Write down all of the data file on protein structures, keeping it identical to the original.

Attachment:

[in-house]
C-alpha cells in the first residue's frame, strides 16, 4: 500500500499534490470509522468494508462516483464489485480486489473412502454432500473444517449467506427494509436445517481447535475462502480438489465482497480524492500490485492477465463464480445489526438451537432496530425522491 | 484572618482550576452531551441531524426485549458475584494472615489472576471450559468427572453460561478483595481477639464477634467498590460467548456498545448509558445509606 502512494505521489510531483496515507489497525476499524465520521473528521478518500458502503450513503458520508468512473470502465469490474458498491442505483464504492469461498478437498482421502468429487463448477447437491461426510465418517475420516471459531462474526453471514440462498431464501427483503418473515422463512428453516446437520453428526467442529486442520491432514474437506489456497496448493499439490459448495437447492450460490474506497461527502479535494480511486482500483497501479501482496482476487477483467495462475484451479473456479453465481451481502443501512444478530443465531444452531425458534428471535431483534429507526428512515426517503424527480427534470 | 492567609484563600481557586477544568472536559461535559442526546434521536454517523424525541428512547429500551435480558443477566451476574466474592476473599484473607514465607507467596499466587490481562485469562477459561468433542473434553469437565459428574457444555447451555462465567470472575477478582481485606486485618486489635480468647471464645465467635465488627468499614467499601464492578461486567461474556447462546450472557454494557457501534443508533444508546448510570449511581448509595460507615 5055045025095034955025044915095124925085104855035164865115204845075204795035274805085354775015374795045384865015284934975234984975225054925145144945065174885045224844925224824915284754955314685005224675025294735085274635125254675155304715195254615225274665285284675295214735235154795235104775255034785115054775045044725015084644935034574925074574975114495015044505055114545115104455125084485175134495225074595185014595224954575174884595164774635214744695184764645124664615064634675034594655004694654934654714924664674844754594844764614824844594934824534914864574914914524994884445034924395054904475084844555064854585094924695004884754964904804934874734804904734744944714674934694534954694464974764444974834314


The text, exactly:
[in-house]
C-alpha cells in the first residue's frame, strides 16, 4: 500500500499534490470509522468494508462516483464489485480486489473412502454432500473444517449467506427494509436445517481447535475462502480438489465482497480524492500490485492477465463464480445489526438451537432496530425522491 | 484572618482550576452531551441531524426485549458475584494472615489472576471450559468427572453460561478483595481477639464477634467498590460467548456498545448509558445509606 502512494505521489510531483496515507489497525476499524465520521473528521478518500458502503450513503458520508468512473470502465469490474458498491442505483464504492469461498478437498482421502468429487463448477447437491461426510465418517475420516471459531462474526453471514440462498431464501427483503418473515422463512428453516446437520453428526467442529486442520491432514474437506489456497496448493499439490459448495437447492450460490474506497461527502479535494480511486482500483497501479501482496482476487477483467495462475484451479473456479453465481451481502443501512444478530443465531444452531425458534428471535431483534429507526428512515426517503424527480427534470 | 492567609484563600481557586477544568472536559461535559442526546434521536454517523424525541428512547429500551435480558443477566451476574466474592476473599484473607514465607507467596499466587490481562485469562477459561468433542473434553469437565459428574457444555447451555462465567470472575477478582481485606486485618486489635480468647471464645465467635465488627468499614467499601464492578461486567461474556447462546450472557454494557457501534443508533444508546448510570449511581448509595460507615 5055045025095034955025044915095124925085104855035164865115204845075204795035274805085354775015374795045384865015284934975234984975225054925145144945065174885045224844925224824915284754955314685005224675025294735085274635125254675155304715195254615225274665285284675295214735235154795235104775255034785115054775045044725015084644935034574925074574975114495015044505055114545115104455125084485175134495225074595185014595224954575174884595164774635214744695184764645124664615064634675034594655004694654934654714924664674844754594844764614824844594934824534914864574914914524994884445034924395054904475084844555064854585094924695004884754964904804934874734804904734744944714674934694534954694464974764444974834314